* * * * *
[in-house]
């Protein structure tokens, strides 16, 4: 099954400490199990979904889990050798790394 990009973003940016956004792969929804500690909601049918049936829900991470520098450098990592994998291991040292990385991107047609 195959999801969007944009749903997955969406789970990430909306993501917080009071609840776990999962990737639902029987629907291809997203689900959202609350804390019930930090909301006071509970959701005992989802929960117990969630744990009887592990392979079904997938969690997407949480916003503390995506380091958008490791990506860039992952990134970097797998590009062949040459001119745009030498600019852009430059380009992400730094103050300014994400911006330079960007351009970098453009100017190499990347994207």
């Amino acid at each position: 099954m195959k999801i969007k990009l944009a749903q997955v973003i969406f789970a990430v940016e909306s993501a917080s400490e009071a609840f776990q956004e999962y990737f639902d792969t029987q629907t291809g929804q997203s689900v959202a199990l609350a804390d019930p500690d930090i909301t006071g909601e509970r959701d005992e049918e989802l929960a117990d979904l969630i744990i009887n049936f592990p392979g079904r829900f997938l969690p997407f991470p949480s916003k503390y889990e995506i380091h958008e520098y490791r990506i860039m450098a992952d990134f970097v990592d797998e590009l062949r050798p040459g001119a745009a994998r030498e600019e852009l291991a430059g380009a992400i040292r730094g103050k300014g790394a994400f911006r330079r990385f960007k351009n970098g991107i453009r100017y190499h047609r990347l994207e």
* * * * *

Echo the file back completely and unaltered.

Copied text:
[in-house]
């Protein structure tokens, strides 16, 4: 099954400490199990979904889990050798790394 990009973003940016956004792969929804500690909601049918049936829900991470520098450098990592994998291991040292990385991107047609 195959999801969007944009749903997955969406789970990430909306993501917080009071609840776990999962990737639902029987629907291809997203689900959202609350804390019930930090909301006071509970959701005992989802929960117990969630744990009887592990392979079904997938969690997407949480916003503390995506380091958008490791990506860039992952990134970097797998590009062949040459001119745009030498600019852009430059380009992400730094103050300014994400911006330079960007351009970098453009100017190499990347994207």
């Amino acid at each position: 099954m195959k999801i969007k990009l944009a749903q997955v973003i969406f789970a990430v940016e909306s993501a917080s400490e009071a609840f776990q956004e999962y990737f639902d792969t029987q629907t291809g929804q997203s689900v959202a199990l609350a804390d019930p500690d930090i909301t006071g909601e509970r959701d005992e049918e989802l929960a117990d979904l969630i744990i009887n049936f592990p392979g079904r829900f997938l969690p997407f991470p949480s916003k503390y889990e995506i380091h958008e520098y490791r990506i860039m450098a992952d990134f970097v990592d797998e590009l062949r050798p040459g001119a745009a994998r030498e600019e852009l291991a430059g380009a992400i040292r730094g103050k300014g790394a994400f911006r330079r990385f960007k351009n970098g991107i453009r100017y190499h047609r990347l994207e």